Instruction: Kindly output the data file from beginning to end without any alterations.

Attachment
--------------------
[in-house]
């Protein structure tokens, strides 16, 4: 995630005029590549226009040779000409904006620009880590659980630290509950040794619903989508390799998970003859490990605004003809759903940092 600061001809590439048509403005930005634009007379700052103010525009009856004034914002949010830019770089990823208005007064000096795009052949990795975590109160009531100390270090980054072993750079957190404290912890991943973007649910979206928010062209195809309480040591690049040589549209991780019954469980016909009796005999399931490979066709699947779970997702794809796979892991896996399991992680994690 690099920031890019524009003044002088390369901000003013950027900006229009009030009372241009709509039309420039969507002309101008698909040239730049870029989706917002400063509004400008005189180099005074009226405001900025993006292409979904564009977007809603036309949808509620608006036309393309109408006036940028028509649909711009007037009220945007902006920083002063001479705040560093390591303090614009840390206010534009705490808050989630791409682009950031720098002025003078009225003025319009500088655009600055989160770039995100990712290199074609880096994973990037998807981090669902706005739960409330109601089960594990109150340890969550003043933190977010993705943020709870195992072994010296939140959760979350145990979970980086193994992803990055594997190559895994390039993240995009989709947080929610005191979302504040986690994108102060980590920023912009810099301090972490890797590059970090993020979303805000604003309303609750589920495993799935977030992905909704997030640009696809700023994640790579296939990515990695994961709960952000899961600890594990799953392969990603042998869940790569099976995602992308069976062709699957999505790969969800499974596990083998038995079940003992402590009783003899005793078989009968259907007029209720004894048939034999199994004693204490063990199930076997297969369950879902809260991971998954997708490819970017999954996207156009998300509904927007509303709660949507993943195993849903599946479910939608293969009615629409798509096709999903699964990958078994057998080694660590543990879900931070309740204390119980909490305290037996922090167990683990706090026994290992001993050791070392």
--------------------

[in-house]
């Protein structure tokens, strides 16, 4: 995630005029590549226009040779000409904006620009880590659980630290509950040794619903989508390799998970003859490990605004003809759903940092 600061001809590439048509403005930005634009007379700052103010525009009856004034914002949010830019770089990823208005007064000096795009052949990795975590109160009531100390270090980054072993750079957190404290912890991943973007649910979206928010062209195809309480040591690049040589549209991780019954469980016909009796005999399931490979066709699947779970997702794809796979892991896996399991992680994690 690099920031890019524009003044002088390369901000003013950027900006229009009030009372241009709509039309420039969507002309101008698909040239730049870029989706917002400063509004400008005189180099005074009226405001900025993006292409979904564009977007809603036309949808509620608006036309393309109408006036940028028509649909711009007037009220945007902006920083002063001479705040560093390591303090614009840390206010534009705490808050989630791409682009950031720098002025003078009225003025319009500088655009600055989160770039995100990712290199074609880096994973990037998807981090669902706005739960409330109601089960594990109150340890969550003043933190977010993705943020709870195992072994010296939140959760979350145990979970980086193994992803990055594997190559895994390039993240995009989709947080929610005191979302504040986690994108102060980590920023912009810099301090972490890797590059970090993020979303805000604003309303609750589920495993799935977030992905909704997030640009696809700023994640790579296939990515990695994961709960952000899961600890594990799953392969990603042998869940790569099976995602992308069976062709699957999505790969969800499974596990083998038995079940003992402590009783003899005793078989009968259907007029209720004894048939034999199994004693204490063990199930076997297969369950879902809260991971998954997708490819970017999954996207156009998300509904927007509303709660949507993943195993849903599946479910939608293969009615629409798509096709999903699964990958078994057998080694660590543990879900931070309740204390119980909490305290037996922090167990683990706090026994290992001993050791070392």